In “Literature as Lucha Libre,” a lesson on writing for The American Scholar, Salopek reflects on a perhaps surprising aspect of his youth in Colonia Seattle:
“My greatest literary inspiration at this time was a comic book called Kalimán. Kalimán was a vaguely Sikh superhero in white tights who spoke Spanish. (These) adventures introduced the notions of cliffhangers and the second act. Kalimán was always going into trances, slowing his metabolism down into deathlike comas. Even then, as a child, this struck me as the perfect Mexican super power, a defense against 1 billion years of fatalism.
“Soon I was drawing my own. My cartoons featured schizoid child geniuses who lived on desert islands and a race of woolly mammoths who lived underground. I rented out my comics, thus discovering editing and royalties. Kids in huaraches paid me 20 centavos to sit on the dirt sidewalk outside my house, page through stacks of my crude narratives and offer mostly negative textual analyses.”
I asked Salopek how much his years in Mexico had influenced his life.
“Mexico informs everything I do,” he replied, “because it’s my childhood. And like childhood, that Mexico of mule-plowed fields is fading fast. Maybe it’s gone. I grew up between 1870 and 1970. For better or worse NAFTA closed that gap. ‘El México que se nos fue’ and all that. It occurs to me from time to time that maybe I’m out looking for the older Mexico elsewhere. Don’t we all do this? And isn’t it always a lunatic enterprise?”
While examining the great issues of our day at three miles an hour, Salopek also has time to appreciate nature as some of our ancient forefathers must have. His latest dispatch comes from the hills of India’s northeastern frontier. He had been told that “in this place, there is nothing.”
Here are a few of Salopek’s comments on that “nothing”:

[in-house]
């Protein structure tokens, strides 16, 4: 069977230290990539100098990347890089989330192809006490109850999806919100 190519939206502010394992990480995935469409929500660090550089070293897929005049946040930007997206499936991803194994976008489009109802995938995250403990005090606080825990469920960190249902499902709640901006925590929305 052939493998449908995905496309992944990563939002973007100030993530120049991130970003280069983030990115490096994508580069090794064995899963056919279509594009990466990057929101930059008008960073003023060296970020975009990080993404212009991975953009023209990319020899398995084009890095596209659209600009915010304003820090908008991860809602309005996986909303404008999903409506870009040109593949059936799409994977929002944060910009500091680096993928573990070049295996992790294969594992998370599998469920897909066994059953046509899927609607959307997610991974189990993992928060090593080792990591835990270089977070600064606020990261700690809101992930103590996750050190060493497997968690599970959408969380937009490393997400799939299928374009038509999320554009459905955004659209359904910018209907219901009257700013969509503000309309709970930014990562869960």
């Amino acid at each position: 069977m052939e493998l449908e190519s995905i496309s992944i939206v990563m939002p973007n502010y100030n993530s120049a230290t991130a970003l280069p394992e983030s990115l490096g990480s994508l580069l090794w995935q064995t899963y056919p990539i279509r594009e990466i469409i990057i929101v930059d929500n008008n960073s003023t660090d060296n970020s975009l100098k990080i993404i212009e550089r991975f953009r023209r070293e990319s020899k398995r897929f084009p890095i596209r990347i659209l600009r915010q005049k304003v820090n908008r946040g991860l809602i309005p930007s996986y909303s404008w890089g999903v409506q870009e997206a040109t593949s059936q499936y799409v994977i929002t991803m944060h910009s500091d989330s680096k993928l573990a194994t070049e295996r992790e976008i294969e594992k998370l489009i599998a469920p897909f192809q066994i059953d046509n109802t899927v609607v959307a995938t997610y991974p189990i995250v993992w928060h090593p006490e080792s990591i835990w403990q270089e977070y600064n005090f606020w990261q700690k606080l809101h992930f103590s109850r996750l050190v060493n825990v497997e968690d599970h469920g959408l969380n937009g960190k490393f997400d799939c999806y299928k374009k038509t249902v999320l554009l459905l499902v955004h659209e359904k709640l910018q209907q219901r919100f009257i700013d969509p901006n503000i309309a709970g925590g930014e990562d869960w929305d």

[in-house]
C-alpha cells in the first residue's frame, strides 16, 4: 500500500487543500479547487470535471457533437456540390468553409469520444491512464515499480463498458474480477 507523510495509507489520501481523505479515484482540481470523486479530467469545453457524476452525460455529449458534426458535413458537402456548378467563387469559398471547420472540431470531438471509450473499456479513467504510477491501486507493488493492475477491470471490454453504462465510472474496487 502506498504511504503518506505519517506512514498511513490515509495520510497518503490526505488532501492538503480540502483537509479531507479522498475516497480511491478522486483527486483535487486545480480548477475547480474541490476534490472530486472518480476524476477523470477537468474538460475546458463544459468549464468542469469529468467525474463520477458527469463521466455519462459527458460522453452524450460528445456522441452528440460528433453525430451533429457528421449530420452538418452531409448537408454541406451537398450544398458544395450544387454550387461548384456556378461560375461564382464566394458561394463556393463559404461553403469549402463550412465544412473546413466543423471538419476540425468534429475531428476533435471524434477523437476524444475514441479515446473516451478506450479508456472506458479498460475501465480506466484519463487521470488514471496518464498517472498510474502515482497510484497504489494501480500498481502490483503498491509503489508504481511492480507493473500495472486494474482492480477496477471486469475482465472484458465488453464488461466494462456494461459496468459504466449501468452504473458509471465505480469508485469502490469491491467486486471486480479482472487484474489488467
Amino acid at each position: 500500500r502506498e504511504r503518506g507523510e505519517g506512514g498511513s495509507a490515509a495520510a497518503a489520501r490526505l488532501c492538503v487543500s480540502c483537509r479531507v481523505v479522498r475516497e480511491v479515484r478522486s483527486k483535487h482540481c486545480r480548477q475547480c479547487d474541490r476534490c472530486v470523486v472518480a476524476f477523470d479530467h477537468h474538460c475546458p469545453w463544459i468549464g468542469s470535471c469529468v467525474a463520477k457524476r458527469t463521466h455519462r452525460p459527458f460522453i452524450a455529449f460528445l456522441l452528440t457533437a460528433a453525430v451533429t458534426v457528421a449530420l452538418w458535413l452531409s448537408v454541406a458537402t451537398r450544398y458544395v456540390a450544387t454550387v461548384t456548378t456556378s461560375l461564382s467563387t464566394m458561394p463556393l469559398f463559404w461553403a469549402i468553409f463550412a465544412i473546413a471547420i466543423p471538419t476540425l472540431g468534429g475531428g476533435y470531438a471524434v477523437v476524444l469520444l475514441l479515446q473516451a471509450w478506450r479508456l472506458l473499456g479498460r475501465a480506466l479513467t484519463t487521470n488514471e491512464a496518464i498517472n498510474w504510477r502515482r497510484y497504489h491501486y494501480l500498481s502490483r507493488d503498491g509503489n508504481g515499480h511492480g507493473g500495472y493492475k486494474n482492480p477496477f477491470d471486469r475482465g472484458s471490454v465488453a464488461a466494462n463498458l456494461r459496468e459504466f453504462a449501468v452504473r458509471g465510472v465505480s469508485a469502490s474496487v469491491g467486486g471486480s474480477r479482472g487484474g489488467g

“In Umrangso, the tree frogs announced their love in the xylophone scales of bamboo wind chimes. I listened to gibbons rocket through the treetops along the Jiri River, dislodging showers of leaves and whooping like soccer hooligans. And everywhere, I overheard the hills speaking the sibilant dialects of unbounded water. The ionic hum of waterfalls. The white hiss of streams. The hard-knuckled rap of monsoon rain on roof tin. Even atop the highest ridges — where I expected nothing but damp wind — came the faint, quavering sigh of wild rivers far below.”
Paul Salopek’s dispatches are a delight to read. Some are pure poetry, some show us how people in the most remote places are resonating with problems that impact our everyday lives. An example is his story of Robin Naiding, mild-mannered headman of the Indian village of Baga Dima, who was affected by the global crisis of conscience about the use of plastic straws and decided to start making them out of bamboo, resulting in a business which has won the hearts of thirsty Indians in megacities like Delhi and Bangalore.
Salopek has logged over 10,000 miles on his storytelling project and after 18 months in northern India, is about to enter China. Some time ago it became clear to him that his odyssey was going to take far longer than the seven years he had originally projected. Instead of speeding up, Salopek decided to slow down. By now he had discovered that good journalism, like love and gourmet cooking, must never be rushed.
This is slow journalism, par excellence.
You will find Paul Salopek’s recent and earlier dispatches on National Geographic’s Out of Eden page.
The writer has lived near Guadalajara, Jalisco, for more than 30 years and is the author of A Guide to West Mexico’s Guachimontones and Surrounding Area and co-author of Outdoors in Western Mexico. More of his writing can be found on his website.